July 14, 2024
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Katz Family Dedicates Sefer Torah at Arzei Darom

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Marta and Peter Katz, of Kew Gardens Hills, Queens, decided several years ago to commision a family sefer Torah in honor of Marta’s parents and grandparents. The sefer Torah was completed this past Sunday, just in time for Shavuot, which holds special significance to the family as Marta’s mother was taken to the concentration camps on Shavuot. Marta’s mother was the only one of her family to survive. A special Torah cover, specifically designed for Shavuot, will adorn the Torah this coming Yom Tov.

This past Sunday, the extended Katz and First families gathered at Teaneck’s Congregation Arzei Darom, as a primary shul where their son Jeff, his wife Eva and daughters Kayla and Emma daven, to dedicate their family’s Torah. Marta and Peter also enjoy davening at Arzei Darom when they visit for Yomim Tovim, so it felt like a natural place to house the Torah. The project, including the selection of a sofer, was emotionally charged and was years in the planning and writing.

Marta Katz spoke lovingly of her parents, Livia (Lily) and Karol First, who survived Auschwitz and built new lives in America, punctuated by perseverance, love of family, dedication to community chesed, tzedakah and hachnasat orchim (welcoming guests). It was Lily’s dream, after the family built a successful business in Queens, to take on the obligation of writing a sefer Torah for her family members who perished in the Shoah, but it was Marta and Peter who completed the mitzvah in her merit.

Rabbi Aharon Ciment, in welcoming the Sefer Torah to be housed at Arzei Darom, said that every member of his community will benefit and be able to derive enjoyment from its presence, unlike any other kind of religious object like tefillin or ketubot, which provides benefit only to the people who own it. “The Torah obligates a person to write a sefer Torah using a very interesting lashon (language), as ‘now you shall write a shirah hazos,’ a song. Why is it a song?” he asked. He explained that the song of the Torah is the song of joy of the neshamot (souls), like those of Lily and Karol, who are honored in shamayim (heaven) by the Torah’s writing.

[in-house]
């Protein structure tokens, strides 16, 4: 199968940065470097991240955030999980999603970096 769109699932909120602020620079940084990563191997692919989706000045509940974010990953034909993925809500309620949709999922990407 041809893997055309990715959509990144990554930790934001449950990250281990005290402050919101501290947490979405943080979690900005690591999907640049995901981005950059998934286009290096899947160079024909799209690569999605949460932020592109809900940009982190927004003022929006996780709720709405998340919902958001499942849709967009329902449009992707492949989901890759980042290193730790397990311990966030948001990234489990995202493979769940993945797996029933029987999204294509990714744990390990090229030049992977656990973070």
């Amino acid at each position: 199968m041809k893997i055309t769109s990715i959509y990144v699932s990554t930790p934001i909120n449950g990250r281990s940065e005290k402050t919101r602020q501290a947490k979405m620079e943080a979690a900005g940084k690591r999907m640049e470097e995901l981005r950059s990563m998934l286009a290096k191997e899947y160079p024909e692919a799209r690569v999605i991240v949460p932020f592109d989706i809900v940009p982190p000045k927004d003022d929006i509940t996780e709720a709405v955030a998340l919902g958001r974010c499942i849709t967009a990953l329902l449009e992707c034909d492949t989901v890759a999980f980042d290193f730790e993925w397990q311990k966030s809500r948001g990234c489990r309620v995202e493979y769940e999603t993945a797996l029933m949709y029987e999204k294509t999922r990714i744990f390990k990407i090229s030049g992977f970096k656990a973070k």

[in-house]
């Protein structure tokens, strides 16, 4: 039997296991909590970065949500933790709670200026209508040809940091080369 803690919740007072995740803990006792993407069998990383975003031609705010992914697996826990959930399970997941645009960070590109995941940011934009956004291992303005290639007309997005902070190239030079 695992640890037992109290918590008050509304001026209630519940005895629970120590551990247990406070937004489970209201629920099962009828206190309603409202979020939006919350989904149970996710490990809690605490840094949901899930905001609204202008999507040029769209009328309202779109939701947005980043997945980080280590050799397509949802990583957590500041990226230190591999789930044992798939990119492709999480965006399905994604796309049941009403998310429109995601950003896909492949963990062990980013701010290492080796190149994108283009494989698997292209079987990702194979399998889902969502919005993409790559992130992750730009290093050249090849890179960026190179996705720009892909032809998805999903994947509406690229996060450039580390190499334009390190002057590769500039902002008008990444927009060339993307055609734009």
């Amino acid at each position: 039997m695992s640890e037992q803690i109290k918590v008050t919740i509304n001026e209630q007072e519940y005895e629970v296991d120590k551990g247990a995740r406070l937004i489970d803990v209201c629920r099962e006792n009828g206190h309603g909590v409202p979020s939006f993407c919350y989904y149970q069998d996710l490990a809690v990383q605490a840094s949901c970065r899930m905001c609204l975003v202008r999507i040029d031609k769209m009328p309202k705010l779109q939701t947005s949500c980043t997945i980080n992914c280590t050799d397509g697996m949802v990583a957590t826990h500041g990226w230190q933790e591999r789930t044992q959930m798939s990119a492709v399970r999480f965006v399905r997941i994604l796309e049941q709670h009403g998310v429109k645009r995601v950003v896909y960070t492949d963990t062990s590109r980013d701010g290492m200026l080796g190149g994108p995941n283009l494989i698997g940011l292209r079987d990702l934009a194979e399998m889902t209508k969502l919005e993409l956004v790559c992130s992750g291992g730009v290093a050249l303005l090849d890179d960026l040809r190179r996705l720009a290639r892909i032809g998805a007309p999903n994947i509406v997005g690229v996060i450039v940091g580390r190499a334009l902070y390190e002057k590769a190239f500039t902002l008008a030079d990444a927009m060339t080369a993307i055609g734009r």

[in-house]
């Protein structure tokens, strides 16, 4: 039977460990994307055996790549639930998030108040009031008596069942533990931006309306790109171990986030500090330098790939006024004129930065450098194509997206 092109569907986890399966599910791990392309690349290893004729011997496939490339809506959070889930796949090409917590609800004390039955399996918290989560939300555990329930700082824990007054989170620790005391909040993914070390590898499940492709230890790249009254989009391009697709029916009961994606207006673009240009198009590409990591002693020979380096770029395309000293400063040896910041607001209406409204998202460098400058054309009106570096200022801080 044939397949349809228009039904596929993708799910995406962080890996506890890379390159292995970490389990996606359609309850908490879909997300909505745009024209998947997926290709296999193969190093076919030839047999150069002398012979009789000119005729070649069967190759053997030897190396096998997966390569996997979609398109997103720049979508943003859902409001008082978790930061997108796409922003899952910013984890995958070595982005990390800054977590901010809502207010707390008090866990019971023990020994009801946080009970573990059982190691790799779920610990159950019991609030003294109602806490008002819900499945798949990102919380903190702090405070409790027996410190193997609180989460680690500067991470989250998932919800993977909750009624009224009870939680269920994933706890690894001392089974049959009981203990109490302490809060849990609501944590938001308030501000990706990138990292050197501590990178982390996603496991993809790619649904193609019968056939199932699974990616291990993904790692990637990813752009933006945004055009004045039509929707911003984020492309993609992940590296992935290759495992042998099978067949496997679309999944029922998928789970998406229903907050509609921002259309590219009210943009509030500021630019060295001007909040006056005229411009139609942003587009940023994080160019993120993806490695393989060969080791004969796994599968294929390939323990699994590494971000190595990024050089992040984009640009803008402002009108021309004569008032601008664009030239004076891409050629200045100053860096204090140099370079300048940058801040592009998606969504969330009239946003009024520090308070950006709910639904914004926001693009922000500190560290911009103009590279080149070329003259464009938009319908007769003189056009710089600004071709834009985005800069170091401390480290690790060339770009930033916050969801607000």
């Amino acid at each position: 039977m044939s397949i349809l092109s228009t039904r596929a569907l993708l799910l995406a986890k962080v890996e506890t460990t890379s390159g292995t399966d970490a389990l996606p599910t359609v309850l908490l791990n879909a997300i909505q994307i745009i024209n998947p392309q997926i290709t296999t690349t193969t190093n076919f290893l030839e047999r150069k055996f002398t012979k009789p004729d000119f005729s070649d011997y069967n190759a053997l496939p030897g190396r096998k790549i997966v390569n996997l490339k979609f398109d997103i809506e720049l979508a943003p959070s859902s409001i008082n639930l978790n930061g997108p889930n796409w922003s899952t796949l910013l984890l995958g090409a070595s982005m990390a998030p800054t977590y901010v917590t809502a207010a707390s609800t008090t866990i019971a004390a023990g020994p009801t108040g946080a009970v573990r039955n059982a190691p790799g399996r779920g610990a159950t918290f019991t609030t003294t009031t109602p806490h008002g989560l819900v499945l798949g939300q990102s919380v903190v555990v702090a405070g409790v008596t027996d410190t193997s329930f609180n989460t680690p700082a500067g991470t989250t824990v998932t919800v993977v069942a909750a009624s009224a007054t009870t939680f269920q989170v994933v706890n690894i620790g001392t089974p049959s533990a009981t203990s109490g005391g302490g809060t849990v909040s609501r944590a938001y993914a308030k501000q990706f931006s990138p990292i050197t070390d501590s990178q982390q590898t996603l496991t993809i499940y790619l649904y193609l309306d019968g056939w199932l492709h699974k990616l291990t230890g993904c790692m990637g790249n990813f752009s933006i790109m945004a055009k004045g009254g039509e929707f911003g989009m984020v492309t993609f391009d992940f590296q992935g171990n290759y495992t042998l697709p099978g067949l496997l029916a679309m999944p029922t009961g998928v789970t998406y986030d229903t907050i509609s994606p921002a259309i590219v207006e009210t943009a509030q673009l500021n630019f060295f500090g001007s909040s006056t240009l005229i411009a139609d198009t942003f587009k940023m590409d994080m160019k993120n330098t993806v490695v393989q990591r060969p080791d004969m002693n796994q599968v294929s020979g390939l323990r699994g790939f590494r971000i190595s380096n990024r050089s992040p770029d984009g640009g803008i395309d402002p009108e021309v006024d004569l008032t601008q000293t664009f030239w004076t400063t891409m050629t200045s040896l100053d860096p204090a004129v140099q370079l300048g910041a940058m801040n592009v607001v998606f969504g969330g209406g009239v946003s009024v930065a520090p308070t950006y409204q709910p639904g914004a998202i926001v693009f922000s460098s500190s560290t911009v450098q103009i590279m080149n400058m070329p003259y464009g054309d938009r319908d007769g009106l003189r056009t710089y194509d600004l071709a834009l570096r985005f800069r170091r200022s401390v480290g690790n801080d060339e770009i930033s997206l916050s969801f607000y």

Rabbi Peretz Steinberg, the Katz family’s personal rebbe, made the journey from Queens to speak at the event and shared his love for the family, past and present. “I am told I have no vocal chords, so you know I am speaking from the heart,” he said.

Jeff Katz spoke of his fond memories of both his maternal grandparents, who gave him a deepened love for Judaism, Torah and the Jewish identity. He said they taught him “the virtue of perseverance, to be proud of who we are as a Jewish nation and that we can hold our heads up high and survive and thrive.”

Jeff concluded his emotional speech by saying, “I know that this is so special and meaningful for my parents, and I am honored that they have chosen to place the Torah in our ‘South of Cedar’ community. May this Torah be passed from generation to generation and inspire a love for Torah and our Jewish values. May my children feel their connection to their great-grandparents and may they always have that spirit of kindness, tzedakah and open heartedness that I fondly remember my grandparents with.”

Also speaking at the dedication were Adam Katz, Marta and Peter’s son who lives in Los Angeles, who flew in for the occasion and spoke movingly of his grandmother, and Jeff and Eva’s daughter Kayla Katz. Both speeches spoke to the personalities, heartwarming characteristics, virtues and attributes of Karol and Lily First.

Kayla, age 13, spoke with notable poise, sharing descriptions of her relatives that she learned from her savta, Marta, noting that her ancestors shared a similar passion with Avraham Avinu for the mitzvah of hachnasat orchim. “My great-grandma came from a city in Hungary where a lot of Jews from Poland passed through to get to Israel. So almost every Shabbat my great-grandma’s shul in Hungary had a religious Jew visiting. And almost every week my great-grandma’s dad brought home a Jew with no place to go on Shabbat,” she said.

Kayla added that she feels that her grandmother’s honoring of Lily with a sefer Torah shows additional similarity to Avraham Avinu. “Just like how Avraham bought a cave in honor of Sarah in Chayei Sarah, I hope this Torah keeps getting passed down throughout my family like most people in Avraham’s family used the cave,” she said.

The festivities, which included a joyous conclusion of the writing of the letters of the Torah, dancing, speeches and a seudat mitzvah, garnered a turnout of over 100 people from across the broader Teaneck community and Queens. “It was gratifying that everyone came out on a holiday weekend to share what was such a momentous celebration and mitzvah with our family,” said Eva Katz.

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